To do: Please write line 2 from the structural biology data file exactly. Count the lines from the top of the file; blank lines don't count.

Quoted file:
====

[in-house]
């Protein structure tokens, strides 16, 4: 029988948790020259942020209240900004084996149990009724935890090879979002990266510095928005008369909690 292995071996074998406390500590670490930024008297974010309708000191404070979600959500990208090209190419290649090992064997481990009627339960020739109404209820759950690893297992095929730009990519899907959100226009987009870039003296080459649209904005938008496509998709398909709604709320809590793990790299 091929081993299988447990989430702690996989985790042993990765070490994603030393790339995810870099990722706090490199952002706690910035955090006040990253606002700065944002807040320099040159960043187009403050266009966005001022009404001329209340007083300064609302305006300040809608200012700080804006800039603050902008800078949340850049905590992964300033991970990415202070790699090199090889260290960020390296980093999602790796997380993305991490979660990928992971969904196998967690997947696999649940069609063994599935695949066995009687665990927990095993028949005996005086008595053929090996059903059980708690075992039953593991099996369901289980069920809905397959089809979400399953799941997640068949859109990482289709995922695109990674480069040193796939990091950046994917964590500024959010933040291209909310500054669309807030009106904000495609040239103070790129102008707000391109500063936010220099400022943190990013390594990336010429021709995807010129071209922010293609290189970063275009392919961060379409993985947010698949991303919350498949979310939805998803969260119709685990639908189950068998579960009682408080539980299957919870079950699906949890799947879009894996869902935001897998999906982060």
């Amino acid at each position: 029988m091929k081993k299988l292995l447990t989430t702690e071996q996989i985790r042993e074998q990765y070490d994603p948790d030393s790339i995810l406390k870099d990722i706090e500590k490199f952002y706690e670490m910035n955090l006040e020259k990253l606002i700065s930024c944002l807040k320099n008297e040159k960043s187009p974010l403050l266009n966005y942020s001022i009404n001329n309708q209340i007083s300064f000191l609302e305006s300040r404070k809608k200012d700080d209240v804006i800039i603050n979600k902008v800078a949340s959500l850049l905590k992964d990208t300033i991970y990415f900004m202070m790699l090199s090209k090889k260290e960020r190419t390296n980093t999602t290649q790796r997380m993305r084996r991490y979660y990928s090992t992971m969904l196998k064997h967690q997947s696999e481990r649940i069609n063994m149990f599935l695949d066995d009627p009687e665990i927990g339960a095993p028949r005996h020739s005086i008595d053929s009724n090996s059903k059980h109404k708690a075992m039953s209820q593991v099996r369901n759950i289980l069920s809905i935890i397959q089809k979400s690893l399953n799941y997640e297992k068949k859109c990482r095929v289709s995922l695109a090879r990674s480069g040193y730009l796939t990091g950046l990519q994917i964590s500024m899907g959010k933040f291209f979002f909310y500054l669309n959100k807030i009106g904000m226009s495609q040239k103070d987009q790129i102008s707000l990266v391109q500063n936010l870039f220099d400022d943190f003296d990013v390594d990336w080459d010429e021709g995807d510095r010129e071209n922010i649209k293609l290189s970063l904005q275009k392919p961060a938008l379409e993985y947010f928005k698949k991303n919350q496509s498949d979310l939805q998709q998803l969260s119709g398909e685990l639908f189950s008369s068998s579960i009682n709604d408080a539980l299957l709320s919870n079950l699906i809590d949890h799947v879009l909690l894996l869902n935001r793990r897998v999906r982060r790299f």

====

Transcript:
């Protein structure tokens, strides 16, 4: 029988948790020259942020209240900004084996149990009724935890090879979002990266510095928005008369909690 292995071996074998406390500590670490930024008297974010309708000191404070979600959500990208090209190419290649090992064997481990009627339960020739109404209820759950690893297992095929730009990519899907959100226009987009870039003296080459649209904005938008496509998709398909709604709320809590793990790299 091929081993299988447990989430702690996989985790042993990765070490994603030393790339995810870099990722706090490199952002706690910035955090006040990253606002700065944002807040320099040159960043187009403050266009966005001022009404001329209340007083300064609302305006300040809608200012700080804006800039603050902008800078949340850049905590992964300033991970990415202070790699090199090889260290960020390296980093999602790796997380993305991490979660990928992971969904196998967690997947696999649940069609063994599935695949066995009687665990927990095993028949005996005086008595053929090996059903059980708690075992039953593991099996369901289980069920809905397959089809979400399953799941997640068949859109990482289709995922695109990674480069040193796939990091950046994917964590500024959010933040291209909310500054669309807030009106904000495609040239103070790129102008707000391109500063936010220099400022943190990013390594990336010429021709995807010129071209922010293609290189970063275009392919961060379409993985947010698949991303919350498949979310939805998803969260119709685990639908189950068998579960009682408080539980299957919870079950699906949890799947879009894996869902935001897998999906982060």